These claims were taken up and thoroughly debunked by principled historians and scholars, including James Oakes, Victoria Bynum and Adolph Reed Jr. and Gordon Wood, among others. But the 1619 Project, whatever its pretensions, was never intended to provide an objective historical analysis. Its purpose was to manufacture a pseudo-historical narrative in order to justify present-day political ends.

To what end? The huge sums of cash being lavished upon Hannah-Jones and other racialist figures provide a clue. Hannah-Jones, who is an advocate of race-based reparationsa reactionary demand that serves to divide the working class along racial lines—claims that “structural racism” pervades the very DNA of American society.

Hannah-Jones is representative of a whole priestly layer of race and gender “experts,” tasked with preaching the preferred religion of the self-obsessed upper-middle classes grouped around the Democratic Party—identity politics. They claim to represent the interests of black people. But speaking about race has made them very wealthy, with access to privileges that are denied to the vast majority of the population, of all races.

They present their views as oppositional, even dangerous to the establishment. If this is true, how is it that the racialist view has been embraced wholeheartedly by every powerful institution of—what they would call—“white society”? Big business, academia and the Democratic Party, tied by a million threads to Wall Street and the Pentagon, have all thoroughly assimilated the racialist outlook. Clearly they do not perceive anything dangerous or subversive in these views. Quite the contrary.

Hannah-Joneswho has made millions speaking about the oppression experienced by enslaved African-Americans in the past—maintains a discreet silence on the prevailing form of exploitation and brutality today—wage labor under capitalism. In fact, the recent documentary version of the 1619 Project aired on Disney’s Hulu station pinned the blame for social and racial inequality on “white workers.”

Hannah-Jones holds a tenured position at Howard University, which has seen protests and threatened strikes by students and faculty over deplorable living conditions and exploitative working conditions. She was conspicuously silent on these struggles conducted by the university’s majority-working class student body and its underpaid staff.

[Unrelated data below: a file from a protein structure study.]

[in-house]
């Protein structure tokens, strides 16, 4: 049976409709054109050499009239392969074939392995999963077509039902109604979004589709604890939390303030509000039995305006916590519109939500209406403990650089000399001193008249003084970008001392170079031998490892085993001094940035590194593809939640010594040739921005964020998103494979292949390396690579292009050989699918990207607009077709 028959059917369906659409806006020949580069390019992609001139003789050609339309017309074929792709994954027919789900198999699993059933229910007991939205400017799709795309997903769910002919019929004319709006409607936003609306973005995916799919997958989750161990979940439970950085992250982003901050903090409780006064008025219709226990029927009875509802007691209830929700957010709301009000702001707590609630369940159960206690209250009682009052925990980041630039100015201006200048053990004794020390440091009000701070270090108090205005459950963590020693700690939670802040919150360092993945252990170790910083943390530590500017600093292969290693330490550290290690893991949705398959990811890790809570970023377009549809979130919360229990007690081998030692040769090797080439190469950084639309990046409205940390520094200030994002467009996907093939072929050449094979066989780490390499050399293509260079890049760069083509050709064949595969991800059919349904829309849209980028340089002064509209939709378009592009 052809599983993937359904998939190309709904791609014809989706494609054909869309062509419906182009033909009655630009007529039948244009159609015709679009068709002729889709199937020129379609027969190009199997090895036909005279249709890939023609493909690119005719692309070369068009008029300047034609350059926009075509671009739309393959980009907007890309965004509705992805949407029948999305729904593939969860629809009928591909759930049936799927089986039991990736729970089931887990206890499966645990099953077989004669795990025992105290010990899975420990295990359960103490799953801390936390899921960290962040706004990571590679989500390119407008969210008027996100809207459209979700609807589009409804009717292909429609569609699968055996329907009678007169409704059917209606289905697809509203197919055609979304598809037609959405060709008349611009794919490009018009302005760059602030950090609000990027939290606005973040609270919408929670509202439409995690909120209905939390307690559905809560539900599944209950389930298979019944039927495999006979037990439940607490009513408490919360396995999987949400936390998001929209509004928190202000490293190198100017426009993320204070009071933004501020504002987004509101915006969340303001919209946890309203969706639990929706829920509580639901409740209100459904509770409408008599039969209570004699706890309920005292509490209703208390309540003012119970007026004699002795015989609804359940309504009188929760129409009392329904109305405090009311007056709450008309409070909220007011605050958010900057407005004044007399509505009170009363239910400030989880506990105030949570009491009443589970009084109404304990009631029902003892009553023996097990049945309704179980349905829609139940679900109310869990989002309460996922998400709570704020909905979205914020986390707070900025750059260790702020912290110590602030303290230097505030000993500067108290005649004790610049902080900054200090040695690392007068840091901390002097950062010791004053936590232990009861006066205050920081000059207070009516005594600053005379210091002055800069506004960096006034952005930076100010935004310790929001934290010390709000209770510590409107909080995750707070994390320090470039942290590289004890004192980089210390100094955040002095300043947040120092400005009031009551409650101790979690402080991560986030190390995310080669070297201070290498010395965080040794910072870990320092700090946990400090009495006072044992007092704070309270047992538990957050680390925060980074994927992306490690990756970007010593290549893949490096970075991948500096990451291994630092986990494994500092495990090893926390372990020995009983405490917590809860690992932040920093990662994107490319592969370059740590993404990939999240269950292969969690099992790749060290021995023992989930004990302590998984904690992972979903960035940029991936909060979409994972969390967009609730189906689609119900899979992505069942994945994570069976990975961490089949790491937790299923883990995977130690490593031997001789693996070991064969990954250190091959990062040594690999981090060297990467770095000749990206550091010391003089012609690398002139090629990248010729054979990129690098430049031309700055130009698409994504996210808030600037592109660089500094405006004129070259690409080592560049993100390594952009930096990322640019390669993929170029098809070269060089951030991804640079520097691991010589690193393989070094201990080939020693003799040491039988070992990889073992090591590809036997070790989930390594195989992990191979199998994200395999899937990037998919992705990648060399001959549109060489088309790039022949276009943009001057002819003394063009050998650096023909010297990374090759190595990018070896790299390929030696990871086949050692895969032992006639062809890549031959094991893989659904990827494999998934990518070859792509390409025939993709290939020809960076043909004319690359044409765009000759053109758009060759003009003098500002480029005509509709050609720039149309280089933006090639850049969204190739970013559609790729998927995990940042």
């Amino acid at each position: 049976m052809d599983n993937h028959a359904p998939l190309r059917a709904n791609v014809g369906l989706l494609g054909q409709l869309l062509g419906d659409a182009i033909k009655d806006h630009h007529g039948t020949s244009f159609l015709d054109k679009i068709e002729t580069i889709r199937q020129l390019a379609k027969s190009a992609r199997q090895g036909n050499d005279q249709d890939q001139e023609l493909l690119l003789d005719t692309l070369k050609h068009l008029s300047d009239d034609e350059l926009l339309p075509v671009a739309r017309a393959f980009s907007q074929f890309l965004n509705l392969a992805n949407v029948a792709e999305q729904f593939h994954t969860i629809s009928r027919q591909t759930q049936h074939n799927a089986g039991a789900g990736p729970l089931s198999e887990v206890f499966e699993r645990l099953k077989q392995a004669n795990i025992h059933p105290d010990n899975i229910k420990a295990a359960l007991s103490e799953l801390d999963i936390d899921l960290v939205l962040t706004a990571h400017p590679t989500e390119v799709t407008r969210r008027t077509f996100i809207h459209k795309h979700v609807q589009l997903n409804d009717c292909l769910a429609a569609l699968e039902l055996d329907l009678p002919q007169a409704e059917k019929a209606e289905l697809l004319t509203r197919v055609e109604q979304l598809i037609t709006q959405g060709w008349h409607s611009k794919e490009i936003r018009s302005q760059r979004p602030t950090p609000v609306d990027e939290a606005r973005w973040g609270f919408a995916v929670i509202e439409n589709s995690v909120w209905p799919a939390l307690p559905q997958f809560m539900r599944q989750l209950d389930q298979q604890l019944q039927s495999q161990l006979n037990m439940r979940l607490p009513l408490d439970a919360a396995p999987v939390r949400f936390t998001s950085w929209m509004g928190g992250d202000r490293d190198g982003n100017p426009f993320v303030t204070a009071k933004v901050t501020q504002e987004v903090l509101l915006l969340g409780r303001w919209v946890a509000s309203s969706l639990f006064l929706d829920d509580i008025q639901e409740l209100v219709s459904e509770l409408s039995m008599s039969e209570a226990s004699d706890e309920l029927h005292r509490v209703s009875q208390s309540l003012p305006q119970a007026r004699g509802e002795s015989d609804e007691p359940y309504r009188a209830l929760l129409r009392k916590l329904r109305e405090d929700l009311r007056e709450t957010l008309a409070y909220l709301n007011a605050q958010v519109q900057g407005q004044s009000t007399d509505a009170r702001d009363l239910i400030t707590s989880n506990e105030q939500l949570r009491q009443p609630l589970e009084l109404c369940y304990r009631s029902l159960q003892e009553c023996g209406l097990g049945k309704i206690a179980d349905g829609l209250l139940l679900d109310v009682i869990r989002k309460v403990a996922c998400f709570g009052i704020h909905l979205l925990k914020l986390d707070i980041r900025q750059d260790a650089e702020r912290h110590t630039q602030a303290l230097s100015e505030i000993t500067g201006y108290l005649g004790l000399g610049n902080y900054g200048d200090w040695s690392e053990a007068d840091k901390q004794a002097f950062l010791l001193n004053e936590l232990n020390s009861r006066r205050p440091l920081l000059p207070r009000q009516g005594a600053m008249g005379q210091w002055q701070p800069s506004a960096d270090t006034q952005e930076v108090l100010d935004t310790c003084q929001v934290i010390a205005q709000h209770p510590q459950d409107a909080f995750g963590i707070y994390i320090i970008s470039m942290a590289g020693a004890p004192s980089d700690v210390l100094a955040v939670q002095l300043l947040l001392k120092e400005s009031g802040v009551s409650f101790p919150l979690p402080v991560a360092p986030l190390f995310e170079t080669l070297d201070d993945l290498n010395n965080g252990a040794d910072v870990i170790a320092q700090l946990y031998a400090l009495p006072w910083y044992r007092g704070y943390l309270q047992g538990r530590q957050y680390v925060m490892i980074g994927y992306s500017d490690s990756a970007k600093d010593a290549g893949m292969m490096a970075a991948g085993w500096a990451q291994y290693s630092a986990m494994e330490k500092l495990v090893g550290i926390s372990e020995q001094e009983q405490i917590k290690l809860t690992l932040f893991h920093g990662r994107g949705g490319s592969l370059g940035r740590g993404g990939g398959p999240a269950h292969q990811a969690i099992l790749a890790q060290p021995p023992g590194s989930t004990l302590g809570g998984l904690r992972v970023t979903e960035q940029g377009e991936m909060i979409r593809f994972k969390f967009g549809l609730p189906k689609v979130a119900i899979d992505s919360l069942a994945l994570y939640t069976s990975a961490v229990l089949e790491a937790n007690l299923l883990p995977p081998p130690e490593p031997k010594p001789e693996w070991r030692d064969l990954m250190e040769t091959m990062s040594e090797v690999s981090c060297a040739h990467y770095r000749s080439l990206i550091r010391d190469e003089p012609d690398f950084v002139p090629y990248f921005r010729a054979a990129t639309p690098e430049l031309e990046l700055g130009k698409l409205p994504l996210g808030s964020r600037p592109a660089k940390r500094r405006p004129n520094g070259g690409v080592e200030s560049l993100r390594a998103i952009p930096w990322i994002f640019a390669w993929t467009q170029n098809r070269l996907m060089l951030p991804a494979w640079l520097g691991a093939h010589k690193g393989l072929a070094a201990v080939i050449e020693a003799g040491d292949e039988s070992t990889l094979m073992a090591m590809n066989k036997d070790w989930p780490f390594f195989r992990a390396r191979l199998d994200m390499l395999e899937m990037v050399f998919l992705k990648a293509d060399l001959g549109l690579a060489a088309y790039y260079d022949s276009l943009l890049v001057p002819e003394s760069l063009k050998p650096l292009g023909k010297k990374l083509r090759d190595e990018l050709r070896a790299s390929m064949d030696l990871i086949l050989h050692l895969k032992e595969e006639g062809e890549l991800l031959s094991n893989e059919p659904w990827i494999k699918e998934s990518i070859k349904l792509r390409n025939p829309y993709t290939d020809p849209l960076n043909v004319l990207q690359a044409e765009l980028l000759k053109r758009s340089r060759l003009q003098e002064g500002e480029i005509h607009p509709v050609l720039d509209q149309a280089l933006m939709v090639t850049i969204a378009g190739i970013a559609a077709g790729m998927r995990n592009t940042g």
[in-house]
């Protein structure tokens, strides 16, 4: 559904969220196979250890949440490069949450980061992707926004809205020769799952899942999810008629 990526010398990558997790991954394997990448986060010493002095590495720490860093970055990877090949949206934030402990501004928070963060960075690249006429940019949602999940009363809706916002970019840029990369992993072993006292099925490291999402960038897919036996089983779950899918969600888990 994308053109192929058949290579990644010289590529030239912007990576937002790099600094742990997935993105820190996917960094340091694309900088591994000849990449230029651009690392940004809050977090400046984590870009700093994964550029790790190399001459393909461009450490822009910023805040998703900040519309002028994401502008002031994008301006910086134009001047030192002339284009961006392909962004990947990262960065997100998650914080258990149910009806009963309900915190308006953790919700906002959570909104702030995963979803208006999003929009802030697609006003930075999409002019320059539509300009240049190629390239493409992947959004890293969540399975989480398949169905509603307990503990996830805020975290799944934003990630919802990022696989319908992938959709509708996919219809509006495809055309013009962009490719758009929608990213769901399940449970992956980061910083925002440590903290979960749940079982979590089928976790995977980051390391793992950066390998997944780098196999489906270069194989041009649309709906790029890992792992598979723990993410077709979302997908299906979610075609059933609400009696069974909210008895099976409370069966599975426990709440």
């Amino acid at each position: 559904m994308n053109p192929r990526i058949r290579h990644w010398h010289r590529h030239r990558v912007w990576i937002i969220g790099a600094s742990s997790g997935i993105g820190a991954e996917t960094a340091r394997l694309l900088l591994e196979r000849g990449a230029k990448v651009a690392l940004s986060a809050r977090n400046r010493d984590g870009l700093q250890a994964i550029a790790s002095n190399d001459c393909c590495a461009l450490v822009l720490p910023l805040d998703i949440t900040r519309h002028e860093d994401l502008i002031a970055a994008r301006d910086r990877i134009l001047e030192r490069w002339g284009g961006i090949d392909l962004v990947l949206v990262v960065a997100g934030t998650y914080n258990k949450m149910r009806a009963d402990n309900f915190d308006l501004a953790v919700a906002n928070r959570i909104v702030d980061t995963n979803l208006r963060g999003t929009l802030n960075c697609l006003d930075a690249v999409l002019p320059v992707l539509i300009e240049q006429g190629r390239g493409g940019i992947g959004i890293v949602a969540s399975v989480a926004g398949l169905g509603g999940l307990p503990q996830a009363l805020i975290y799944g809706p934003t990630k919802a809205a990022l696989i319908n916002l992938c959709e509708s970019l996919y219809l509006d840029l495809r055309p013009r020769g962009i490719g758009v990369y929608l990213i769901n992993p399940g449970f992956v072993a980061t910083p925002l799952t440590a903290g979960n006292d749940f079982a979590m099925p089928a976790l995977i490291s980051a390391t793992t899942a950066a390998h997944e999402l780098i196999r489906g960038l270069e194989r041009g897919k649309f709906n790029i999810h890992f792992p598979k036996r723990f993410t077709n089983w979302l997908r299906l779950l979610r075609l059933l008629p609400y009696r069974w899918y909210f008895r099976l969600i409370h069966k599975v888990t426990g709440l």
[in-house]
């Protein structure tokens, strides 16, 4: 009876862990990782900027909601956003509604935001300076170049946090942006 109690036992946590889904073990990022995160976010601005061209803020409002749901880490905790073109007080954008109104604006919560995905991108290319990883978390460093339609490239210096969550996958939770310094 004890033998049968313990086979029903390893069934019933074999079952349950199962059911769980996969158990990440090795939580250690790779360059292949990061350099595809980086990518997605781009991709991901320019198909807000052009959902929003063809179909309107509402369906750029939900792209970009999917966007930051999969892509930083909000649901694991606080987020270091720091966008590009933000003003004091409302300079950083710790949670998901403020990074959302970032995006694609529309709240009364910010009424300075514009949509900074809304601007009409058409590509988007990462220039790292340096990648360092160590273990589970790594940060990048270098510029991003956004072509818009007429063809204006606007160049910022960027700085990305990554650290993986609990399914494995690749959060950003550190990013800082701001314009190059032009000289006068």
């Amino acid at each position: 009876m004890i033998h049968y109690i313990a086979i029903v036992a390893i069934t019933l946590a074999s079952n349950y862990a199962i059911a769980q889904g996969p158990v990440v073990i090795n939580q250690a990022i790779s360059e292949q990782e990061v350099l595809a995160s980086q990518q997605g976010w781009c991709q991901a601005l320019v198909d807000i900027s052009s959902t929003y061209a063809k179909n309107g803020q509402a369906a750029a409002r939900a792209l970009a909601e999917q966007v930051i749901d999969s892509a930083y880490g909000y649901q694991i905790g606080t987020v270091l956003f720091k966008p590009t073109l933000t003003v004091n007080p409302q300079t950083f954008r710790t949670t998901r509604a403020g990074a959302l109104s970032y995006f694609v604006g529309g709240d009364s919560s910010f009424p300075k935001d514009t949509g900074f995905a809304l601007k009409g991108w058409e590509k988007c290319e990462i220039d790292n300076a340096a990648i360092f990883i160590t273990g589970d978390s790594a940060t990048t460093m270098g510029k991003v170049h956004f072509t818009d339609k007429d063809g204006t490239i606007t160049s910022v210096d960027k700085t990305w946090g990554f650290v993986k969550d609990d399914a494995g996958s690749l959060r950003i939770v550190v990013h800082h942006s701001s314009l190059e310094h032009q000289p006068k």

The university administrationmade up of millionairesclaims that there is no money to fix these problems. The students and faculty might respond with an inquiry as to what exactly is being done with the $20 million that was donated to Hannah-Jones’ center, which so far has accomplished nothing to improve the lives or education of Howard’s students. More recently, the university signed a $90 million deal with the Pentagon, establishing a research center aimed at improving the US military’s killing machines.

For race politics and militarism, the institution finds tens of millions of dollars. For students and faculty, it scatters a few crumbs on the floor. This is the reality under capitalism, and Hannah-Jones, with her silence, has given it her implicit approval.

The latest revelations come as students, graduate workers and educators across the country enter into struggle against exploitative working conditions. At Temple University in Philadelphia, at least 750 teaching-assistants are waging a concerted struggle against low wages and tuition hikes, in the face of efforts by the graduate students union to suppress their strike.

Similar strikes have broken out across the country, from the University of California to the New School in New York, among others. These cannot be understood apart from a growing global movement of the international working classof all races, creeds and nationalitiesagainst austerity, the threat of war and inequality.

The race-obsessed layers grouped around the Democratic Party, which Hannah-Jones perhaps best epitomizes, are fundamentally fearful of and hostile to this growing movement. They do not seek to end capitalism, but to grab their own piece of the action. The last thing they want is for the party to end when there is yet so much money to be made.